In the past six years Fu has trained 356 primary and middle school students, as well as 2,368 women in mainly rural areas around cities such as Sanya, Wuzhishan, Baisha and Baoting in brocade skills.

The moon, stars, rivers, mountains, birds and flowers, even pots and bowls can inspire creations.

The double-side embroidery is both time and energy consuming. "A small piece of tapestry needs at least 15 days, a skirt needs one month to weave, and a traditional Li suit needs between 10 to 12 months," said Fu.

"Some people suggest simplifying the designs and skills to save time. But I refused. Baisha's skills and designs for double-side embroidery have been passed on for hundreds of years and can not be simplified. Simplification will lose the charm, characteristics and the market," said Fu.

Fu Lirong, her daughter, eventually won over her mother and has also become an inheritor of the embroidery in Baisha county. She understands her mother's passion.

"My mother is quick to learn. She cares about everything that could inspire her embroidery. Sometimes I saw her get up at 2 am, picking up her embroidery to catch a sudden inspiration.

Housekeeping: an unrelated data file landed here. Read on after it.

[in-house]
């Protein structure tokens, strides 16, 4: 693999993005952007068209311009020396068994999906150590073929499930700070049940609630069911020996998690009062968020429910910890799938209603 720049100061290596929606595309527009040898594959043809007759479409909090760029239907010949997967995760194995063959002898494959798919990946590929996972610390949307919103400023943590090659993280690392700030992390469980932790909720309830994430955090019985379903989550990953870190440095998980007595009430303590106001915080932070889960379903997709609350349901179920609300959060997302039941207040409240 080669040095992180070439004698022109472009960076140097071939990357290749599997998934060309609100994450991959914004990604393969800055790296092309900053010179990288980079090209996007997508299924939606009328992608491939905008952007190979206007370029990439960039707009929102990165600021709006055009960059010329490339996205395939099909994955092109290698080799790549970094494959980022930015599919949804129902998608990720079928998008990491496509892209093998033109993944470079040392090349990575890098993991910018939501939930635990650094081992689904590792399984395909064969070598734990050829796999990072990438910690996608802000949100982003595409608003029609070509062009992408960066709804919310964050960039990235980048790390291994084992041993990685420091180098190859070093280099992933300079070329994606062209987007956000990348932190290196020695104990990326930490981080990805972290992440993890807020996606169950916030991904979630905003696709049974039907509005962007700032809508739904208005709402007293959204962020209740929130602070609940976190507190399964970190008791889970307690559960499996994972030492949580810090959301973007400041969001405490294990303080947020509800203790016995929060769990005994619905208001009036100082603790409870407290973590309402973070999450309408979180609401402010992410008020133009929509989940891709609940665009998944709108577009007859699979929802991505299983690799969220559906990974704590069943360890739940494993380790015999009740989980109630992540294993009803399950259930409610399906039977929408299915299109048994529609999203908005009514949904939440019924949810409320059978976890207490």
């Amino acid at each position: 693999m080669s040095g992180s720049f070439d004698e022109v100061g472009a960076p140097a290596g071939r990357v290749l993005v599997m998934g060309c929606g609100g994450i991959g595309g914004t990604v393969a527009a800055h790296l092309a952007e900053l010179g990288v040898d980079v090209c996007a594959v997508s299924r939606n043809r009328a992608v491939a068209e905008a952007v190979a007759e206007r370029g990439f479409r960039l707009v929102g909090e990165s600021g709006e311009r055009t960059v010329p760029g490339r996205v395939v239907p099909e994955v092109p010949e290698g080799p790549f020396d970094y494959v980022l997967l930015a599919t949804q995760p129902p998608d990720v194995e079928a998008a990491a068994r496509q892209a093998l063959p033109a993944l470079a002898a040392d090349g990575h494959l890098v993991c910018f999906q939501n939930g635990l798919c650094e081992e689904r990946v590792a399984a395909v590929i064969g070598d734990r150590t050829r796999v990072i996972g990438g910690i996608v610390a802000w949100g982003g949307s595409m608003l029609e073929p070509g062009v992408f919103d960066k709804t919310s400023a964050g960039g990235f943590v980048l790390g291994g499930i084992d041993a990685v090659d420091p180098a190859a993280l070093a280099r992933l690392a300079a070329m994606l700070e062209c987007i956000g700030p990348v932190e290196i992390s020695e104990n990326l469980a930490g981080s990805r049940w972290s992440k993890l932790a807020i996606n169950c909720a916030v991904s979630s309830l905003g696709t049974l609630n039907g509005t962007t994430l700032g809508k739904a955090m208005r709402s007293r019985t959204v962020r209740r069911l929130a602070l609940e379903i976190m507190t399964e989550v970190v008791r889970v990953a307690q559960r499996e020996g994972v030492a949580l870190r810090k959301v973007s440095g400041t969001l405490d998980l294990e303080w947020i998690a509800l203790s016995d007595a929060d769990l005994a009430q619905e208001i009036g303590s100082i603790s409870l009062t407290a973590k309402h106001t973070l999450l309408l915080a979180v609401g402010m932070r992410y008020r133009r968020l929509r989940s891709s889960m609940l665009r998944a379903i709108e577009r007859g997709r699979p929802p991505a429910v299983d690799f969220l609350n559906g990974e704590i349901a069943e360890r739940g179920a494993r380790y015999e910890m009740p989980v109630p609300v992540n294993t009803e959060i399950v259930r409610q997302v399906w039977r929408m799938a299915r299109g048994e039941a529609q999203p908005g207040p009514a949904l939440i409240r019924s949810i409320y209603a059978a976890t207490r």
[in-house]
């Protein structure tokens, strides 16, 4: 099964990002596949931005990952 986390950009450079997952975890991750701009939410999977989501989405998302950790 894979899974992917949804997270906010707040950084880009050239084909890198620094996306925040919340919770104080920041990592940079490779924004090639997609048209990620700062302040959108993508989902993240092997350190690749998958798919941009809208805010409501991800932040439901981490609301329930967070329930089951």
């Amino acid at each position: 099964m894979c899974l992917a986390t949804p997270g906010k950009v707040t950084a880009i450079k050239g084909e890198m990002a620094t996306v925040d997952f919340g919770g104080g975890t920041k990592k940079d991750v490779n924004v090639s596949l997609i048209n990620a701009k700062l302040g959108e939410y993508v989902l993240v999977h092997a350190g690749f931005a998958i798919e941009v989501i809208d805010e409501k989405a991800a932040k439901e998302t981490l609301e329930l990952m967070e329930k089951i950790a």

"At first, I learned from my mother without letting her know and when she saw how determined and how interested in the traditional skill I was, she began to teach me."

The brocades are like the Li language and a cultural label and the designs are expressions of their passion, imagination and expectations.

"I used to worry very much about the future of Li brocade culture. Now the government has set up so many training centers and special villages to pass on the traditional techniques, and I have so many students around the province, I feel at ease.

"My students are very devoted and serious. They will be good teachers in the future," she said.



Fu displays her tapestry to tourists. Her intricate embroidery work and one of her dragon-themed double-sided tapestries.Provided To China Daily